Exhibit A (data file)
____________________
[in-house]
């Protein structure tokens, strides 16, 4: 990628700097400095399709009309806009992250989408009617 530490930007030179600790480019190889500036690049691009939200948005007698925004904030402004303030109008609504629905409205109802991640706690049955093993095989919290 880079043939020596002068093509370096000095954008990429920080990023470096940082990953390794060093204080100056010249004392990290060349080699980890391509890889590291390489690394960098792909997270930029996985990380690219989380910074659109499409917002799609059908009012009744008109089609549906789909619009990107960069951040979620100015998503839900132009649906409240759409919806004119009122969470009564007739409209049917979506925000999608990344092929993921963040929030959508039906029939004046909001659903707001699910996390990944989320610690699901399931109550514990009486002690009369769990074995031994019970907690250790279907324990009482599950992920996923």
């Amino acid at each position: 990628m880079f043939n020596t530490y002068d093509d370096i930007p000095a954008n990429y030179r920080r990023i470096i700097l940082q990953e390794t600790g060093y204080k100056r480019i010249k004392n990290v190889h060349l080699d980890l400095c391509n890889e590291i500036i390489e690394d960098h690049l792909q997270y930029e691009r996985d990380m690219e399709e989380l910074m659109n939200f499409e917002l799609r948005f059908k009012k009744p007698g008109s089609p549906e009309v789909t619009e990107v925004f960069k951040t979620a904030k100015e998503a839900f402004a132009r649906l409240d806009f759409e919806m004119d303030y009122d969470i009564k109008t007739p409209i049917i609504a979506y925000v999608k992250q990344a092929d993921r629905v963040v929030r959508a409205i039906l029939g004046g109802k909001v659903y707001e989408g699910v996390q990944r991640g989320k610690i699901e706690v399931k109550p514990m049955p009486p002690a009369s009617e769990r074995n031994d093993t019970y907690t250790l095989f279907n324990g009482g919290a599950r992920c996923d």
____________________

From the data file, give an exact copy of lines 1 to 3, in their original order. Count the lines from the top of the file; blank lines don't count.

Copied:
[in-house]
């Protein structure tokens, strides 16, 4: 990628700097400095399709009309806009992250989408009617 530490930007030179600790480019190889500036690049691009939200948005007698925004904030402004303030109008609504629905409205109802991640706690049955093993095989919290 880079043939020596002068093509370096000095954008990429920080990023470096940082990953390794060093204080100056010249004392990290060349080699980890391509890889590291390489690394960098792909997270930029996985990380690219989380910074659109499409917002799609059908009012009744008109089609549906789909619009990107960069951040979620100015998503839900132009649906409240759409919806004119009122969470009564007739409209049917979506925000999608990344092929993921963040929030959508039906029939004046909001659903707001699910996390990944989320610690699901399931109550514990009486002690009369769990074995031994019970907690250790279907324990009482599950992920996923």
């Amino acid at each position: 990628m880079f043939n020596t530490y002068d093509d370096i930007p000095a954008n990429y030179r920080r990023i470096i700097l940082q990953e390794t600790g060093y204080k100056r480019i010249k004392n990290v190889h060349l080699d980890l400095c391509n890889e590291i500036i390489e690394d960098h690049l792909q997270y930029e691009r996985d990380m690219e399709e989380l910074m659109n939200f499409e917002l799609r948005f059908k009012k009744p007698g008109s089609p549906e009309v789909t619009e990107v925004f960069k951040t979620a904030k100015e998503a839900f402004a132009r649906l409240d806009f759409e919806m004119d303030y009122d969470i009564k109008t007739p409209i049917i609504a979506y925000v999608k992250q990344a092929d993921r629905v963040v929030r959508a409205i039906l029939g004046g109802k909001v659903y707001e989408g699910v996390q990944r991640g989320k610690i699901e706690v399931k109550p514990m049955p009486p002690a009369s009617e769990r074995n031994d093993t019970y907690t250790l095989f279907n324990g009482g919290a599950r992920c996923d």